Music and Technology Senimar



April 14, 3:30pm - 4:30pm at GHC 9115

Haris






April 7, 3:30pm - 4:30pm at GHC 9115

Andrew Russel






Mar 31, 3:30pm - 4:30pm at GHC 9115

John La Grou






Mar 24, 3:30pm - 4:30pm at GHC 9115

Pittsburgh Modular






Mar 17, 3:30pm - 4:30pm at GHC 9115

Ziyun Peng






Mar 3, 3:30pm - 4:30pm at GHC 9115

Can Ozbay






Feb 24, 3:30pm - 4:30pm at GHC 9115

Tina Liu: Is there really a such thing as hit song prediction?

Abstract:

Wouldn't it be exciting if we can know whether a new song will be a hit? Some believe that there's a formula to producing a hit song, while others believe not. Companies and researchers have been investigating this problem in different ways. In this talk, I will review commercial products that give "popular" scores to new songs. I will also give an overview of how researchers deal with this problem.






Feb 17, 3:30pm - 4:30pm at GHC 9115

Haochuan Liu: Drum Mixing Techniques

Abstract:

Mixing drums is one of the most challenging aspects of music production. Most of the time your drums are a large component of your mix, and with so many variables, you can't just ­fly at it willy-nilly and hope to get good results.

In this senimar, I will talk about some basic knowledge and techniques of drum mixing, including:

  • General way to mic up a drum ki.t

  • Audio plug-ins for drum mixing.

  • Demo: walking through a real drum mixing of a pop rock song.






Feb 10, 3:30pm - 4:30pm at GHC 9115

Anders Øland: The Commodore 64 & The History of Chip Music

Abstract:

Chip music aka 8-bit music stems back to the mid 1970s, when the first arcade (game) machines were produced. Needles to say that the music and sound effects were very simple - and mostly just plain bad. However, in 1982 the Commodore 64 (C64) arrived on the scene - and changed the game, so to speak. It was the first home computer to be priced at a reasonable level ($599), and it pretty much wiped the floor with the PCs and Mac's of its time; technologically as well as price-wise. It went on to become the best-selling computer of all time; 20 million units were sold worldwide. The C64 had a 3-voice sound chip - with both analog and digital circuitry. The SID chip, as it was called, had 4 waveforms and a multi-mode analog filter. Using these, by today's standards, limited tools, musicians were able to produce surprisingly expressive sounds and music. For the first time in history computer game music became truly enjoyable, and arguably turned into an artform of its own. The C64 musicians became famous in the community, and their music - and the unique sound of the C64 - has stayed popular even to this day.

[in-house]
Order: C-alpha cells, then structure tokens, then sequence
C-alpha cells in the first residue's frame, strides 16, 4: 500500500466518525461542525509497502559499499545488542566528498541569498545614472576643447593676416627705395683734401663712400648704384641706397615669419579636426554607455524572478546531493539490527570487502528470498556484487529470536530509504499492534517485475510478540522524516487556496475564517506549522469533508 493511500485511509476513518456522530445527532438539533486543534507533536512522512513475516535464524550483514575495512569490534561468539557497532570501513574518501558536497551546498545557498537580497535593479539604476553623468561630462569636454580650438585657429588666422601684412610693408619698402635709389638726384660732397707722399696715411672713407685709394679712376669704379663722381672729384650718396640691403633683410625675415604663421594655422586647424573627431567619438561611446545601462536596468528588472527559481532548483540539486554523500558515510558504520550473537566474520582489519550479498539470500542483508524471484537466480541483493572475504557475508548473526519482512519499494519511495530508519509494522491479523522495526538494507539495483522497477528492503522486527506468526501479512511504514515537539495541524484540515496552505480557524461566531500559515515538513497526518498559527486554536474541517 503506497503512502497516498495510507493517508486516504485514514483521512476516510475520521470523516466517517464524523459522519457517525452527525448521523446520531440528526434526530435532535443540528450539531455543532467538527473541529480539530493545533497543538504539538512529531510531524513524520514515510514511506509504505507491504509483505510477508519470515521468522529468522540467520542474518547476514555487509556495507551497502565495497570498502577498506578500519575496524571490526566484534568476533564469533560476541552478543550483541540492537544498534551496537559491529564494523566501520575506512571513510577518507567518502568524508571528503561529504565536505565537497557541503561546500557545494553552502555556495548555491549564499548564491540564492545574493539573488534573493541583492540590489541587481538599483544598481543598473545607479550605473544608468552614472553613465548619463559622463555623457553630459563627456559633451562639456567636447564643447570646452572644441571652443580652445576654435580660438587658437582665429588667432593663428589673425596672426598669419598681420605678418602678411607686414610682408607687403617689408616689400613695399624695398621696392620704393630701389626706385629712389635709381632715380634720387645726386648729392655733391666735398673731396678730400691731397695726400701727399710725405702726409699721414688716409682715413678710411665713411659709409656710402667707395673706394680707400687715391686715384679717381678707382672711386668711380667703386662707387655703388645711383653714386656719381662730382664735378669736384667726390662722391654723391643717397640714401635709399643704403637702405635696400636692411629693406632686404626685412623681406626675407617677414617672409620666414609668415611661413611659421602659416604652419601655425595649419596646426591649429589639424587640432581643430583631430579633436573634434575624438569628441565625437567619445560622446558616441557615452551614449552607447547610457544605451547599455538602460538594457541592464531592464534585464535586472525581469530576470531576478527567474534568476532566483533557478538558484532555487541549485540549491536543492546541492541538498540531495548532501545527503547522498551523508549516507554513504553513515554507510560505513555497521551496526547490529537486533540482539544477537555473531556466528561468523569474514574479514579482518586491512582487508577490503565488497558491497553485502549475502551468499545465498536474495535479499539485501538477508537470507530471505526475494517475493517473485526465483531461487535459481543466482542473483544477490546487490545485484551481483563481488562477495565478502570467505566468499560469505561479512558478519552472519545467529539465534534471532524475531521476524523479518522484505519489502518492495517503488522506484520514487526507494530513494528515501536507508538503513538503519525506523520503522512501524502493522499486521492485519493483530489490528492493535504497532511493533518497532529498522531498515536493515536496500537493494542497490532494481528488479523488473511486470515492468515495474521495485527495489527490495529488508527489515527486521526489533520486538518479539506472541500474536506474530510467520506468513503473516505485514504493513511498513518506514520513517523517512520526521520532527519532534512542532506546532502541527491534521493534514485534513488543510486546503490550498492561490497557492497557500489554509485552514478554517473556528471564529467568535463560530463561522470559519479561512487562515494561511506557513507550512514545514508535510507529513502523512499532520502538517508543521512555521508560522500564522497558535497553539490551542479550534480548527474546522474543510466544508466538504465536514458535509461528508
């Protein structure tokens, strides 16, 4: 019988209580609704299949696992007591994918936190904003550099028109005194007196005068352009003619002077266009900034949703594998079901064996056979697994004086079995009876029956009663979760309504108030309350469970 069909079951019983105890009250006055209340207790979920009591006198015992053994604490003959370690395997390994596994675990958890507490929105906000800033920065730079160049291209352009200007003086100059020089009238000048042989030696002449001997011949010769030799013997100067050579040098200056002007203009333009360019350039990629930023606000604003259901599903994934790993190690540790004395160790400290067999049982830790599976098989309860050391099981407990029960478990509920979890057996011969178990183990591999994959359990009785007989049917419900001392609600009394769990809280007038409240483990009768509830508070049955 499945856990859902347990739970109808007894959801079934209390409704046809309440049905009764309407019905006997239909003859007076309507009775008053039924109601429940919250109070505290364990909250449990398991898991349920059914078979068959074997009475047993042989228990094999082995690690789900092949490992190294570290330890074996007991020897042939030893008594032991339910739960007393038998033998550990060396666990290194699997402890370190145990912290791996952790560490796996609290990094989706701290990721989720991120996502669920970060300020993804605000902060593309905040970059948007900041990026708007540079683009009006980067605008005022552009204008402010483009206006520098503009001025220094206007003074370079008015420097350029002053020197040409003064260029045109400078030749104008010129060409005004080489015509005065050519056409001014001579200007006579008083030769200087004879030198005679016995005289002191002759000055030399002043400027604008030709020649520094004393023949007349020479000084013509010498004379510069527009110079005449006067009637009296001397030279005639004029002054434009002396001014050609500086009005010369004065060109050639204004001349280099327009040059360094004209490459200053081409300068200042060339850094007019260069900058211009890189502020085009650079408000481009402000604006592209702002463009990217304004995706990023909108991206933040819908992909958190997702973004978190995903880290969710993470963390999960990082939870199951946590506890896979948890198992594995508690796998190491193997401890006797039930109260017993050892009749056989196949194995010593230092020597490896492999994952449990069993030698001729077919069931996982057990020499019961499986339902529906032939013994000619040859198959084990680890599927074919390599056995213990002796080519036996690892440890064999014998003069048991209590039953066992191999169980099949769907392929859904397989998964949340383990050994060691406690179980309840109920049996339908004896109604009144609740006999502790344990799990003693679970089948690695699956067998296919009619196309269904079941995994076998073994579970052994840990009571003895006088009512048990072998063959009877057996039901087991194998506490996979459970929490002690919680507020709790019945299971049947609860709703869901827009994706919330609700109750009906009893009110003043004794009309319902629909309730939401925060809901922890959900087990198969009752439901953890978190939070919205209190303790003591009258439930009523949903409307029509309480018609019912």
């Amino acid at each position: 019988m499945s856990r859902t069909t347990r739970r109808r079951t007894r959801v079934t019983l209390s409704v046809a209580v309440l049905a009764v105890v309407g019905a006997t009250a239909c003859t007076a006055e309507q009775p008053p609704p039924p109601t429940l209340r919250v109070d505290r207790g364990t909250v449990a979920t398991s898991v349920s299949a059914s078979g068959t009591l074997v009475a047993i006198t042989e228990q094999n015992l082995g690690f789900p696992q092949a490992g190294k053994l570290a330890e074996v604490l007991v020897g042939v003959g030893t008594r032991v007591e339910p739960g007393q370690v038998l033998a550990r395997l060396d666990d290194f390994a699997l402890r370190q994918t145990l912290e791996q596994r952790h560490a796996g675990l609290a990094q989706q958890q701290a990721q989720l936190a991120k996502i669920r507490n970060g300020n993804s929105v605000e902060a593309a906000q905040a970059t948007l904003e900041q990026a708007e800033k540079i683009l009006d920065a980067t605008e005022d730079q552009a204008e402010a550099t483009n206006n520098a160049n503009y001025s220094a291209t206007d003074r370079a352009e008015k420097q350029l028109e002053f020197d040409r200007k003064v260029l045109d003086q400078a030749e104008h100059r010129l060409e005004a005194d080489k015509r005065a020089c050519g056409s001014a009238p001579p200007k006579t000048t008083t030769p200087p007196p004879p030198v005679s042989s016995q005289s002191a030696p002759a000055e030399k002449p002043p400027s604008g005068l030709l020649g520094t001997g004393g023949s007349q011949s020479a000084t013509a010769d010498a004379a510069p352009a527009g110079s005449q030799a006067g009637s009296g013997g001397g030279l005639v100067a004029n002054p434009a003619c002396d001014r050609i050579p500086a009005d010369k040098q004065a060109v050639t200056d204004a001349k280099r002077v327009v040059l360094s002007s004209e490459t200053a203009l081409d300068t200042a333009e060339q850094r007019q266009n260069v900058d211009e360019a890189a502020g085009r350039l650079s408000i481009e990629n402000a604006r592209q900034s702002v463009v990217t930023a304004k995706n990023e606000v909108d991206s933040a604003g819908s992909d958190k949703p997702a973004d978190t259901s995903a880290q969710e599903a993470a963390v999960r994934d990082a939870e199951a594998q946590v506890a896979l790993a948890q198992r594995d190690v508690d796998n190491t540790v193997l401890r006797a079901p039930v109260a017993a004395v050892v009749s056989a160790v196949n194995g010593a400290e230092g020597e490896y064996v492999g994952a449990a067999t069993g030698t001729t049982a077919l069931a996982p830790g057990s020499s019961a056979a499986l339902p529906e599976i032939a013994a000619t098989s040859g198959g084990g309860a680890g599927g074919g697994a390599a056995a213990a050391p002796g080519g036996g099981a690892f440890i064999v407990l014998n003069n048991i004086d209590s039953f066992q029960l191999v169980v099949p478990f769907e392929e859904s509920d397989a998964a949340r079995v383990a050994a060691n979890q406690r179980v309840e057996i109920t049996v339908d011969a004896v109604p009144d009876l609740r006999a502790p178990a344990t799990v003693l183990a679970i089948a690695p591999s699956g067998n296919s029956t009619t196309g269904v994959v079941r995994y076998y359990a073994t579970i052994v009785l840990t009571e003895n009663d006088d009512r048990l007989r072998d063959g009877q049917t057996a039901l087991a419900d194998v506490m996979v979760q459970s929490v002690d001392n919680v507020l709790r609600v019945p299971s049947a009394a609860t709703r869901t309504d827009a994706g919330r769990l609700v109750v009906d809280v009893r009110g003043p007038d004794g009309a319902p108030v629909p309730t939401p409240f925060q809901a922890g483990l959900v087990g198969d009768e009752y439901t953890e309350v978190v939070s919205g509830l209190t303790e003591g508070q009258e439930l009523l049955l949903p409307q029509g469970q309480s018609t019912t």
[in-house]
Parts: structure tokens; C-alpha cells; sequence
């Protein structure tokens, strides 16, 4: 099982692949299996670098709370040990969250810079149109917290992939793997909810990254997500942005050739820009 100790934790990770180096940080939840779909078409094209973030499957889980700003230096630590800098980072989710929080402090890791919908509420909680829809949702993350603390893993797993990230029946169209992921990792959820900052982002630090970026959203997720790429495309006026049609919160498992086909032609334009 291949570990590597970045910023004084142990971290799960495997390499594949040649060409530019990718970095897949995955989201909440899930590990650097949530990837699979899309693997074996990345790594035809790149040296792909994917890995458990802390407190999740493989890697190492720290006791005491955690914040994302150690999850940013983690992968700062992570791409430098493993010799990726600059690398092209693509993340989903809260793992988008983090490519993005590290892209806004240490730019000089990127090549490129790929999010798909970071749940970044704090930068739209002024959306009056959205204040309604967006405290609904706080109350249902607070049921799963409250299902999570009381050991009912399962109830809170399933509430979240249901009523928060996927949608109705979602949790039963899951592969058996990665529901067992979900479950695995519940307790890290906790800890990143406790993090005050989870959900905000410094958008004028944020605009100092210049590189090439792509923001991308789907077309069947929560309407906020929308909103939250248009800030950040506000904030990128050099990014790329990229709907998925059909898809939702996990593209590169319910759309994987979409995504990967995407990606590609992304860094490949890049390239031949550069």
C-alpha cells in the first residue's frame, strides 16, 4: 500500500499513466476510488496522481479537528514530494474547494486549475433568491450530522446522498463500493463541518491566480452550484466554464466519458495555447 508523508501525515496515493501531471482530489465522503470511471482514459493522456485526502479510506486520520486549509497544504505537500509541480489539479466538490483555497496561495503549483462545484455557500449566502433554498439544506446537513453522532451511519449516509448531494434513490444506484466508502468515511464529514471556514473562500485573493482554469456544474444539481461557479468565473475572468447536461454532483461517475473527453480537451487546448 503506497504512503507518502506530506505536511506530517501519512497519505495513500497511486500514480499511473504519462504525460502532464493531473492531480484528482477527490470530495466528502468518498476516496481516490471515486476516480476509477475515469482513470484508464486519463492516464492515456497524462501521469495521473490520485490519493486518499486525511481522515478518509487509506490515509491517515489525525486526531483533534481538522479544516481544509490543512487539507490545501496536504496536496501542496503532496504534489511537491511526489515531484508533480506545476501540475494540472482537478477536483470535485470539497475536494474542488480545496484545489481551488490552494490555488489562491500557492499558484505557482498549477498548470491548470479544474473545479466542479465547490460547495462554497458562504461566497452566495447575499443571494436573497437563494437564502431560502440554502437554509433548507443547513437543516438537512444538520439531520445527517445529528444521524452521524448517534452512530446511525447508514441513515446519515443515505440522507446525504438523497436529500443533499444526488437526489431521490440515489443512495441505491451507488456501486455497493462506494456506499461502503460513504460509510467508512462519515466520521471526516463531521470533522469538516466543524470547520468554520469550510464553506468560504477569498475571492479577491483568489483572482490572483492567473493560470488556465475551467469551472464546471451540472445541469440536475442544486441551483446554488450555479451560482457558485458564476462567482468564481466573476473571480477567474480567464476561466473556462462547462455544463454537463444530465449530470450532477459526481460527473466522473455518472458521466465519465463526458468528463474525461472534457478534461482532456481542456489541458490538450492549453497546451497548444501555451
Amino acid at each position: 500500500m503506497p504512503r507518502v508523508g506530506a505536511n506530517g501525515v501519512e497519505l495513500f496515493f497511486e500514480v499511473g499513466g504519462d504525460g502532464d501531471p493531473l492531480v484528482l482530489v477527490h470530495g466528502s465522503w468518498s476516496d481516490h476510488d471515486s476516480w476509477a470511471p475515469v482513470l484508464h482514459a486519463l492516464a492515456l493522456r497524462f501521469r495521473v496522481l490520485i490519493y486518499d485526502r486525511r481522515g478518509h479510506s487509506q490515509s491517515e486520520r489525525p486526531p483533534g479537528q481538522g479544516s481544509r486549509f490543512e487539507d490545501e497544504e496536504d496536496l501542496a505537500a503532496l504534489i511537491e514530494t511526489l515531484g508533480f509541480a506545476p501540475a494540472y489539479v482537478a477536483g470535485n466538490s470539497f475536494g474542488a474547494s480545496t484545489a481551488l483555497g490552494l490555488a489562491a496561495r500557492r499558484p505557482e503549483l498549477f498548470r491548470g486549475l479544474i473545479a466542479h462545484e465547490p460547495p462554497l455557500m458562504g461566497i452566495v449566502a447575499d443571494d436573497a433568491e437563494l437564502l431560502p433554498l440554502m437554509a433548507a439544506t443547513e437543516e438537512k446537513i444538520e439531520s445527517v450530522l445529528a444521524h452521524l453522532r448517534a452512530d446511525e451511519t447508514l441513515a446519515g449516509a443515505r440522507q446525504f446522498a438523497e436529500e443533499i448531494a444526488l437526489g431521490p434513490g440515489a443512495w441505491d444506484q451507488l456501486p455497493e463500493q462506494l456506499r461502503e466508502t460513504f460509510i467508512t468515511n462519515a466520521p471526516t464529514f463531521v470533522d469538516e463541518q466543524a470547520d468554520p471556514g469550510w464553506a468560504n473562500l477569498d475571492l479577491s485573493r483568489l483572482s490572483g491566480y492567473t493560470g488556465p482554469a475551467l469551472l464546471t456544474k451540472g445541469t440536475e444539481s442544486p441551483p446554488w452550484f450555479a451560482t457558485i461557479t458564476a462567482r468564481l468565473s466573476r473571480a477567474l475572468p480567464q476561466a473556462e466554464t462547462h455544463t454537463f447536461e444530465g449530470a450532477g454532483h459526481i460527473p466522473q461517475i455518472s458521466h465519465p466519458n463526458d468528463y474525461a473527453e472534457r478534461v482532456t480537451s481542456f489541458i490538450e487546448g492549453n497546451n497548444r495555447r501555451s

Feb 3, 16:30PM - 17:30PM, GHC 9115

Roger Dannenberg: Recent Work on Compositions and Aura

Abstract:

Roger Dannenberg will give a preview of a new interactive piece for flute and computer, written using Aura, which he will also describe in brief. He will also describe a separate project, the GlobalNetOrchestra.






Jan 27, 16:30PM - 17:30PM, GHC 9115

Video from David Wessel, University of California, Berkeley, USA: "Designing musical instruments that privilege improvisation"

Abstract:

Computer technology now plays an important role in musical composition and performance. Most popular music software applications involve a time line upon which musical material is placed in a sequence and performance is accomplished by rendering the sequence with adjustments in timing so as to synchronize with other musicians. While this approach may be satisfactory for a wide variety of music it overly constrains improvised performance. Improvisation requires a higher degree of context dependant interactivity and expressive control.

This talk will address the design of computer-based musical instruments that serve the more mutable musical practices. Central are gestural interfaces and their mapping to musical material as well as machine listening strategies that assist the performer in assessing the rhythmic, tonal, and timbral characteristics of the ongoing performance. Special emphasis will be given to the design of expressive instrumentation that invites exploration and discovery and to a musical practice that involves a coordinated balance of software development and daily bodily engagement with one's instrument.